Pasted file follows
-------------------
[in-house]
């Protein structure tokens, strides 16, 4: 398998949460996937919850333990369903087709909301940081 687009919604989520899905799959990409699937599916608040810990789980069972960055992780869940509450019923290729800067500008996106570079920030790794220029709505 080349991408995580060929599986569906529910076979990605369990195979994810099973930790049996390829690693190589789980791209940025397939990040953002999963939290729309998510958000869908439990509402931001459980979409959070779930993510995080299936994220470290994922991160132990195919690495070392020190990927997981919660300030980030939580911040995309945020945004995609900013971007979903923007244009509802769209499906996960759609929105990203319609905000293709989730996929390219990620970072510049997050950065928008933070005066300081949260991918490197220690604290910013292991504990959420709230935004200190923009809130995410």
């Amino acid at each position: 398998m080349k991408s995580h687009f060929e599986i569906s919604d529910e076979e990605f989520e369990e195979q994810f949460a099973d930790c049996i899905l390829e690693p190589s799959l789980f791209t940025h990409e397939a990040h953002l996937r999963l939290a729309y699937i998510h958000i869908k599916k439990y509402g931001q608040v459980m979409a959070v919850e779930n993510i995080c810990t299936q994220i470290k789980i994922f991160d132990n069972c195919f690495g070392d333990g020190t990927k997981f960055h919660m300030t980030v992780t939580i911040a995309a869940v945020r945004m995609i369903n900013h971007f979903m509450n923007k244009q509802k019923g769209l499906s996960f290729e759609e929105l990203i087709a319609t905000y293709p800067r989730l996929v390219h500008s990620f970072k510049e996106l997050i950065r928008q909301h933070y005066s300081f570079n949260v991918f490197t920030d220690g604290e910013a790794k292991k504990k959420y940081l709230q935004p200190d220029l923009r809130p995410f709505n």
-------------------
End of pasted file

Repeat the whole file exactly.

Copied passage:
[in-house]
């Protein structure tokens, strides 16, 4: 398998949460996937919850333990369903087709909301940081 687009919604989520899905799959990409699937599916608040810990789980069972960055992780869940509450019923290729800067500008996106570079920030790794220029709505 080349991408995580060929599986569906529910076979990605369990195979994810099973930790049996390829690693190589789980791209940025397939990040953002999963939290729309998510958000869908439990509402931001459980979409959070779930993510995080299936994220470290994922991160132990195919690495070392020190990927997981919660300030980030939580911040995309945020945004995609900013971007979903923007244009509802769209499906996960759609929105990203319609905000293709989730996929390219990620970072510049997050950065928008933070005066300081949260991918490197220690604290910013292991504990959420709230935004200190923009809130995410």
């Amino acid at each position: 398998m080349k991408s995580h687009f060929e599986i569906s919604d529910e076979e990605f989520e369990e195979q994810f949460a099973d930790c049996i899905l390829e690693p190589s799959l789980f791209t940025h990409e397939a990040h953002l996937r999963l939290a729309y699937i998510h958000i869908k599916k439990y509402g931001q608040v459980m979409a959070v919850e779930n993510i995080c810990t299936q994220i470290k789980i994922f991160d132990n069972c195919f690495g070392d333990g020190t990927k997981f960055h919660m300030t980030v992780t939580i911040a995309a869940v945020r945004m995609i369903n900013h971007f979903m509450n923007k244009q509802k019923g769209l499906s996960f290729e759609e929105l990203i087709a319609t905000y293709p800067r989730l996929v390219h500008s990620f970072k510049e996106l997050i950065r928008q909301h933070y005066s300081f570079n949260v991918f490197t920030d220690g604290e910013a790794k292991k504990k959420y940081l709230q935004p200190d220029l923009r809130p995410f709505n």